Greatest Uncommon Denominator Magazine – Issue 3 – Autumn 2008
Edited by Debbie Moorhouse
Cover Artist: Cameron Gray
Review by Sam Tomaino
GUD Publishing ISBN/ITEM#: 1932-8222
Date: 26 September 2008
Links: Greatest Uncommon Denominator / Pub Info / Table of Contents /
The newest issue of Greatest Uncommon Denominator Magazine is here with #3. This is a truly eclectic mix and most of the stories got a Very Good from me.
The fiction in the issue begins with "A Song, A Prayer, an Empty Space" by Darja Malcolm-Clarke. Adan is a rebel to his church who must find his own way in this atmospheric tale.
Idan Cohen's "The Dragon's Thorn, Sword of Kings (& Fred)" is a humorous little piece about what happens when an important relic winds up in the hands of a too-ordinary guy. Ivan Dorin also gives us a humorous turn about the hassles that writers get in "Attack of the Mennonite Paratroopers".
We get back to a serious note with "Facts of Bone" by Tina Connolly. Juliana protects birds from poachers by being able to fly herself. A disaster curtails her activities until she gets help from an unexpected source.
"a father a son a disaffection" by S A Tranter doesn't seem to have any fantasy element and only a slight story about a son remembering a failure of a father.
I'd almost call "Hunt of the I-Don't-Knows" by Matthew Chad Weinman, a prose poem. As its title might suggest, it features a pack of truly clueless individuals.
Kelley Swan gives us a another unsympathetic father in "When All is Forgiven" as a young girl goes to great trouble to keep those she loves out of her father's way.
The talented Alex Dally MacFarlane gives us a lyrical tale in "Chica, Let Me Tell You a Story". Our narrator tells a little girl a story about her challenges in being a door between worlds. Michael Greenhut's "Think Fast" gives us David Spar, a man whose sister died when they were children. Her last words to him have given him a special power to travel in time. Can he achieve his most important goal? In "Measurements", Chad Brian Henry tells us of a man who is building an escape out of his world, but there will be a price to pay.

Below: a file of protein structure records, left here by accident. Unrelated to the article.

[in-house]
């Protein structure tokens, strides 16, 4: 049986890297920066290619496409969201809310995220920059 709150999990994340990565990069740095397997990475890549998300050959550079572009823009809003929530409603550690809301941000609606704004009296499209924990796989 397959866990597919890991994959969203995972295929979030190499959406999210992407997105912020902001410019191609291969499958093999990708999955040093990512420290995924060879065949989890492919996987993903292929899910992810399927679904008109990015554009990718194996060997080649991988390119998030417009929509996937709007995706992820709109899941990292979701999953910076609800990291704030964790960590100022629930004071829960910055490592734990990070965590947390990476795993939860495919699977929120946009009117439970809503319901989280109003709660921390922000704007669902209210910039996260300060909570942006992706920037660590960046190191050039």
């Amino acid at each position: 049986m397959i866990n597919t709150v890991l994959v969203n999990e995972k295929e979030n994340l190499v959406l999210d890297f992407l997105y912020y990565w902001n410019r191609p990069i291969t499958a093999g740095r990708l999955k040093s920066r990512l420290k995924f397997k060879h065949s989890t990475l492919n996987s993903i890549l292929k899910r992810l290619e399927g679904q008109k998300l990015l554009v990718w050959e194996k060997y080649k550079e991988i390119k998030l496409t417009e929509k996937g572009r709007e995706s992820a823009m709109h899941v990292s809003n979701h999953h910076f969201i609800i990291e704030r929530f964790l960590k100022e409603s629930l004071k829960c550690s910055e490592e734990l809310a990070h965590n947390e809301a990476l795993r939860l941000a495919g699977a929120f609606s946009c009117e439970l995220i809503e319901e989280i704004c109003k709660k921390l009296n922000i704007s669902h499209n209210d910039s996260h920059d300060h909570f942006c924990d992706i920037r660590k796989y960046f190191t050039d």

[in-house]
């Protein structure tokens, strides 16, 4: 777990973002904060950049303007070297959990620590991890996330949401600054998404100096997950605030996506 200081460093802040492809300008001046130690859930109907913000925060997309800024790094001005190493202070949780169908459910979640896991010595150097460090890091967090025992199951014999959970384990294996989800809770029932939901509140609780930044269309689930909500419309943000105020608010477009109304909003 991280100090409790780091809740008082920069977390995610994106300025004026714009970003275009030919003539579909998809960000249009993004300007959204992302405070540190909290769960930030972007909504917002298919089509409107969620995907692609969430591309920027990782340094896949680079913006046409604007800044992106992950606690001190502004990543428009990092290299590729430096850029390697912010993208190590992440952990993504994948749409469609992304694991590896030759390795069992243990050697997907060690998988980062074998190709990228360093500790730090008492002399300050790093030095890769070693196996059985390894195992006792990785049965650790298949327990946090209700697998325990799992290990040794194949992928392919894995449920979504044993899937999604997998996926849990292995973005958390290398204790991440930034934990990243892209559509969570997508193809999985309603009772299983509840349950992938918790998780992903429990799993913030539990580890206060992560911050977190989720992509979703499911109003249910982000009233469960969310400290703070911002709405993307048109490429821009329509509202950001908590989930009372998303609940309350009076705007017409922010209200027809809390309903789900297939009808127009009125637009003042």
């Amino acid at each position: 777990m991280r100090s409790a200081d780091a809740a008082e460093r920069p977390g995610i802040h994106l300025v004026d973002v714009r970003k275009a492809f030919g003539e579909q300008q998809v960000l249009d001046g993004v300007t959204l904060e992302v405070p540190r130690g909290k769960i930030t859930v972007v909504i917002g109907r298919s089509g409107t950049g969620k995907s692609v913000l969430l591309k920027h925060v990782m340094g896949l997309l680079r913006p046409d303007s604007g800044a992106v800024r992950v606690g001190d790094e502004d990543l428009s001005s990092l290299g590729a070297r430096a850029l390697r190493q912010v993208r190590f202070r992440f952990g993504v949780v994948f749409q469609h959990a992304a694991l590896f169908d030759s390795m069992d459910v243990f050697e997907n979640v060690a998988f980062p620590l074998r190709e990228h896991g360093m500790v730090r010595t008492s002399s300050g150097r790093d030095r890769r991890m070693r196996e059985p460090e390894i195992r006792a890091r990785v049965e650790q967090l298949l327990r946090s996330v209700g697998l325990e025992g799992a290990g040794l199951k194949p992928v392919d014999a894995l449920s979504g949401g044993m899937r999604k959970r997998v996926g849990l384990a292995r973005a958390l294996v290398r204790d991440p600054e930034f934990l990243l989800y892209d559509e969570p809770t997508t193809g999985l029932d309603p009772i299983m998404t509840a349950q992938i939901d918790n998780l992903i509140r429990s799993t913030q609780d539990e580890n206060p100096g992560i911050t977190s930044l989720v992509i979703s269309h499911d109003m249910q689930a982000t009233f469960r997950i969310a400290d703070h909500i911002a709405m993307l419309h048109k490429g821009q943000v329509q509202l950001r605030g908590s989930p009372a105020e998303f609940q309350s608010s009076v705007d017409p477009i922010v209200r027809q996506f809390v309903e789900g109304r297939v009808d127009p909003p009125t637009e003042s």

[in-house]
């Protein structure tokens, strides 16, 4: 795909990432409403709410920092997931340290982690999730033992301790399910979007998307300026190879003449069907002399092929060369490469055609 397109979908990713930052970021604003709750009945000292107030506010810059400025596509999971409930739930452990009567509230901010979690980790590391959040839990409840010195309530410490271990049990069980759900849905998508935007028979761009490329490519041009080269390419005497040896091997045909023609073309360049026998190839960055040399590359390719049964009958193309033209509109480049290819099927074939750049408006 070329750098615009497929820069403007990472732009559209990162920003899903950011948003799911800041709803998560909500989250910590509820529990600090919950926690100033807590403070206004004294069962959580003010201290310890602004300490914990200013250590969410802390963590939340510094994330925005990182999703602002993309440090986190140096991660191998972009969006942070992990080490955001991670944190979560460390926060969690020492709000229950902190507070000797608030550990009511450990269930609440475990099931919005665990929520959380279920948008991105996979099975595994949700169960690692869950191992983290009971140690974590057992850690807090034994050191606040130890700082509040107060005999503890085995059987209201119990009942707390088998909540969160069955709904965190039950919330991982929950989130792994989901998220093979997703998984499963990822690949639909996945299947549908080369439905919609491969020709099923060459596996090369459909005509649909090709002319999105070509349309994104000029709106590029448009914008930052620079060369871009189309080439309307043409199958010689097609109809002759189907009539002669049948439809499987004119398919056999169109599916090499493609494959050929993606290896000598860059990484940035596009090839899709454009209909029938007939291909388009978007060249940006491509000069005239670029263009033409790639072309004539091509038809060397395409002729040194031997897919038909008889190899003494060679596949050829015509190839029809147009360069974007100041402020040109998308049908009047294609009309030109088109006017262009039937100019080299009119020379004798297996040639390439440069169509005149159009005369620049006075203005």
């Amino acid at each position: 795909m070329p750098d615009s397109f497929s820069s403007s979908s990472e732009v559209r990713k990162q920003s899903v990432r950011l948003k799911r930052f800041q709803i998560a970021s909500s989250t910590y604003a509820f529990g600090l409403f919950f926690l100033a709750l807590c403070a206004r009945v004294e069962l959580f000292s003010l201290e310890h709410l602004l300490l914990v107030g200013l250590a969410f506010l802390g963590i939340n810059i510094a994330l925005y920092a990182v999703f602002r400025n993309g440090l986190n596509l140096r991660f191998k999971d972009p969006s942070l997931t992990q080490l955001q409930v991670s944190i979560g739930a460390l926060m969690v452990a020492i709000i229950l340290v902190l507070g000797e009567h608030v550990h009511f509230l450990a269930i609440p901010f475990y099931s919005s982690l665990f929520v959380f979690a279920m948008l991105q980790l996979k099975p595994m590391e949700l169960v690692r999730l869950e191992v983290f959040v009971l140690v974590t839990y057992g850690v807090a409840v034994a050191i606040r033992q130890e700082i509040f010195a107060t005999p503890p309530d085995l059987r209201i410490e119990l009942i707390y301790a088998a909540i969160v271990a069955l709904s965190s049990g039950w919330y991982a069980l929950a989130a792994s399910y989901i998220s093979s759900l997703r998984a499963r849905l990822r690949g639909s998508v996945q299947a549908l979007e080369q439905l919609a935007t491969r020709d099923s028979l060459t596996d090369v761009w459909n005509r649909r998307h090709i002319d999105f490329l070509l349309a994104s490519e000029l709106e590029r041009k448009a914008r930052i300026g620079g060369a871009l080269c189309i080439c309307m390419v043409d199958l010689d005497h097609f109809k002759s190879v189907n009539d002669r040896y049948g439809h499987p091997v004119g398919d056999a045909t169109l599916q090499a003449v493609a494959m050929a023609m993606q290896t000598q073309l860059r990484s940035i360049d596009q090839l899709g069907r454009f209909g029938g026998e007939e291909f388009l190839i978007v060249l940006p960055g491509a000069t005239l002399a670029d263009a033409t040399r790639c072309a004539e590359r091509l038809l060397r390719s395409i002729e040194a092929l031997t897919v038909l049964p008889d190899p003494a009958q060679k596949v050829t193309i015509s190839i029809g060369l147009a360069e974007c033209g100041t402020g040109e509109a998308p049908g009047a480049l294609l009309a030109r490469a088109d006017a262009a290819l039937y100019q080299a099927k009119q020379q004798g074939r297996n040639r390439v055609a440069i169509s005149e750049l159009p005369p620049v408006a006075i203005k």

"Forgetting" by Nicole Kornher-Stace is a clever, little story. A stunt pilot wants to send a message in skywriting to the woman he loves, but that attempt has unforeseen circumstances for other people.
In T.L. Morganfield's "Night Bird Soaring", the Aztec civilization of Mexico still flourishes in modern day. It still practices human sacrifice and dominates the rest of the world. A young man is born to be sacrificed before he turns 30 but has other ideas. There is a lot going on here and we do get a believable reason as to why the culture has continued.
As "The Train" by Jason D. Wittman begins, we think we are getting a story about a woman escaping the siege of Stalingrad in 1943. However, there is a lot more going on in this well-written story that is the centerpiece of the issue. The battle is not between the Nazis and the Soviets, but involves other combatants.
Matt Dennison's "Flower as Big as the Sky" opens on an ordinary day in an ordinary neighborhood. Then, Mister Jones starts digging a hole. When he's done with that, he starts building a large structure out of wood. The neighbors speculate why but only one boy knows the real reason.
An author known only as "Evil Editor" gives us a funny tale in "Benkelstein and the Time Warp". The titular character gets off at a new exit on the highway and sees some odd signs. He gives wild speculations about what is going on and his wife must figure out a way to keep him in control.
In "The Great Big NOTHING" by Frank Haberle, a man in a rut takes a special trip and meets a fine woman who might help him to improve his lot. Tania Hershman's "Splitting the Atom" features a man who has a unique way to accomplish the action on the title. Aliens invade in "Soon You Will Be Gone and Possibly Eaten" by Nick Antosca. When the aliens arrive, a man is on vacation with the woman he loves but things take a sad turn.
Last of all, there's "Persian on the Forty-Second Floor" by Keesa Renee DuPre. A young girl can talk to her cats and see things from a different point of view. The end of this one touched me very personally.
GUD is really something completely different. You don't get stories like this anywhere else. You should give it a try.